A guest post on great SEN apps. For many children access to school ended in March 2020 due to the coronavirus. Now that the spread is slowing down, however, they’re allowed to reopen fully. But a survey conducted by the National Foundation for Education Research found that 60% of school leaders feel ‘unprepared for some aspects of reopening’, such as putting strict social distancing protocols in place and ensuring that students follow them. For the safety of both students and teachers, many educational institutions have turned to virtual learning instead.
Virtual learning can be as effective as classroom-based learning, as long as you have the resources to conduct them. Fortunately, Inclusive Teach has compiled a free list of printable SEN teaching resources that you can use. Of course, they can also be sent online for students to work on them safely at home. But beyond worksheets, there’s one more tool that you can integrate into your lessons: mobile apps. You might also like our post on Assistive technology.
Apps to enhance SEN teaching.
Thanks to developments in technology, it’s very likely that there’s an app that can assist you with most of your lessons, and for every type of disability, too. We’re here to introduce you to the best of them.
Emotions App – Learn With Rufus
In a previous post we discuss the issue of facial expressions. Many children can have interpreting facial expressions. With the possible introduction of face masks in schools this issue will be much more widespread. Research by Cambridge University states that autistic children have trouble identifying faces which is where most of our emotions are portrayed. If your goal is to teach your students social cues over the internet then you’ll want to have Rufus the dog assist with your lessons
Learn With Rufus is a series of apps that help children discover the meaning behind facial expressions. The developer recommends that you start with Learn with Rufus: Feelings and Emotions. In this game, a preview of basic facial expressions, such as happy, sad, angry, and surprised, is shown to the user—which they will have to identify the emotion of in two sets of games. When your student has mastered the basics, hop onto Learn with Rufus: Fun & Games and Learn with Rufus: Groups and Categories for more fun challenges.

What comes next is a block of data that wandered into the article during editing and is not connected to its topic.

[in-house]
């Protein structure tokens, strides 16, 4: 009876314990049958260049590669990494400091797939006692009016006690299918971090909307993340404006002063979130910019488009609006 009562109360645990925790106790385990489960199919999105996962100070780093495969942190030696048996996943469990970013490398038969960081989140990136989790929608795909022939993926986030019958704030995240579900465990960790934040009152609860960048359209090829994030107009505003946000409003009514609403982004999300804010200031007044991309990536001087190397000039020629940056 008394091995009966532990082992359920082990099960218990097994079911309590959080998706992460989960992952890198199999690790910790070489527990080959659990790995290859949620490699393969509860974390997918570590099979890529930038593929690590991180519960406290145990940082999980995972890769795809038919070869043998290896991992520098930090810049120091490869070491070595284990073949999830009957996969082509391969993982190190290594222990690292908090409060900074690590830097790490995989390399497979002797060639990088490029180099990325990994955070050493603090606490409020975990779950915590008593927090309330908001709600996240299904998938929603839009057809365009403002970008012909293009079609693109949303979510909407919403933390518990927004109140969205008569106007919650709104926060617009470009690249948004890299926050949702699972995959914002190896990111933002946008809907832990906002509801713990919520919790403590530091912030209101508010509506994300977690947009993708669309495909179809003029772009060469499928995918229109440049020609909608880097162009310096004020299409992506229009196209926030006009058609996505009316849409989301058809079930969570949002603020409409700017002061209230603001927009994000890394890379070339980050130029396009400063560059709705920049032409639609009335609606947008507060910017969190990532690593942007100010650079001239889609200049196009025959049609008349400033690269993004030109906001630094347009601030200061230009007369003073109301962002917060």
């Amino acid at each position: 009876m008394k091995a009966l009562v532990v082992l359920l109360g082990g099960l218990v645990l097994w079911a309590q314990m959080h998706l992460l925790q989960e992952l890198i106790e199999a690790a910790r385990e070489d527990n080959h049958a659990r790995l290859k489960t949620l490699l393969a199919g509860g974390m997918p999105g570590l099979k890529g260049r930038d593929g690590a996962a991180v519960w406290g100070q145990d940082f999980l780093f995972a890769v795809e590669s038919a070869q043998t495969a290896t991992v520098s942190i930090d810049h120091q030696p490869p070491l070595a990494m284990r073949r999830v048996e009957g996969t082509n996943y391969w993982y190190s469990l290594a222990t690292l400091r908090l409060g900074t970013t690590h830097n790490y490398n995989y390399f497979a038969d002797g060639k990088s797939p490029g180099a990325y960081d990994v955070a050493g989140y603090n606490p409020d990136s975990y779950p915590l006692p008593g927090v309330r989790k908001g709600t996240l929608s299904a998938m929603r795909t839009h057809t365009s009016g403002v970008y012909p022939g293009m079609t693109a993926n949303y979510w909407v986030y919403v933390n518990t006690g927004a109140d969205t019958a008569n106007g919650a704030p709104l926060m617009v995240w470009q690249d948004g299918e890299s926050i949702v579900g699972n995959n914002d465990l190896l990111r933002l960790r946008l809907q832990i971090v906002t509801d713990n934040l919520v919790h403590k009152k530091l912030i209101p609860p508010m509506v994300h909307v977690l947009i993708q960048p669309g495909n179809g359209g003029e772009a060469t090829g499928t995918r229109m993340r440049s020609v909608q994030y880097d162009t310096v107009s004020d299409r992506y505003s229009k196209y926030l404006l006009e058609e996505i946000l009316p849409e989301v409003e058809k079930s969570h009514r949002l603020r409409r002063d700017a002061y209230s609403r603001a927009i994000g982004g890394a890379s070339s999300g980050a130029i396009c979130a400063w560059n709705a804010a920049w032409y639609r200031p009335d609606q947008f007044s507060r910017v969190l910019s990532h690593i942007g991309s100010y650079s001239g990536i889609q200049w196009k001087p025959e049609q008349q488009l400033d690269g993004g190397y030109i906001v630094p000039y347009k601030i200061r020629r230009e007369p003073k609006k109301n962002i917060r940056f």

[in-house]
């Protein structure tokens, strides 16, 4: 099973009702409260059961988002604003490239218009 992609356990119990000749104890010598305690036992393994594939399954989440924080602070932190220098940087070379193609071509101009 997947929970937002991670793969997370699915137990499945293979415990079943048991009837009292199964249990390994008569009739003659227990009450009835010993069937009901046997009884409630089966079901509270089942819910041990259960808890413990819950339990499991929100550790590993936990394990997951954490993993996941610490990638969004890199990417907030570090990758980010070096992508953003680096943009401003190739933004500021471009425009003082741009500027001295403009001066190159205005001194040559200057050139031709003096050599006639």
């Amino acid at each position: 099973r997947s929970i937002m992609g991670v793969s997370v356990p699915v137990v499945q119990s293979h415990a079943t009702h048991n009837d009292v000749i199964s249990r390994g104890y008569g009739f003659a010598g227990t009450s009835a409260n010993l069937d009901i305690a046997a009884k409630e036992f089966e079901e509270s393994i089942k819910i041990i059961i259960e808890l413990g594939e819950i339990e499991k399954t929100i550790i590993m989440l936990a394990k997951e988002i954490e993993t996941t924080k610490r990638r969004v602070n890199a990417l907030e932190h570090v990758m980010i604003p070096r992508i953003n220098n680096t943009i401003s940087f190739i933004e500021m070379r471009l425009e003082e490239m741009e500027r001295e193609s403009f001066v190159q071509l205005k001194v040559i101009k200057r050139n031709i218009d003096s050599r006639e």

Zone of Regulation: Exploring Emotions App
If there are apps that teach students how to understand emotions, there are also those that help them express their own. Autistic children feel very strongly emotionally, but they have trouble conveying them (editor – This is a great example of how the double empathy problem outlined by Dr Damian Milton affects our children). ‘They may behave in ways that surprise or shock the people around them,’ shares autism expert Lisa Rudy, like aggression and meltdowns. Fortunately, learning to control one’s emotions can be taught, and The Zones of Regulation: Exploring Emotions is a great example.
This app is based on Leah Kuypers’ The Zones of Regulation. The principle teaches us that there are four ‘zones’ that we can objectively categorize our feelings into: blue for sad, green for happy, yellow for frustrated, and red for angry. There are corresponding reactions for every category that our emotion falls into. Exploring Emotions makes this process more engaging with the use of mini-games, colourful narration, and an in-app tracker users can use to apply their learnings.
Link to the Apple/Android App – Click here
Amazon fire/Kindle version – Click Here
Proloquo2Go Communication App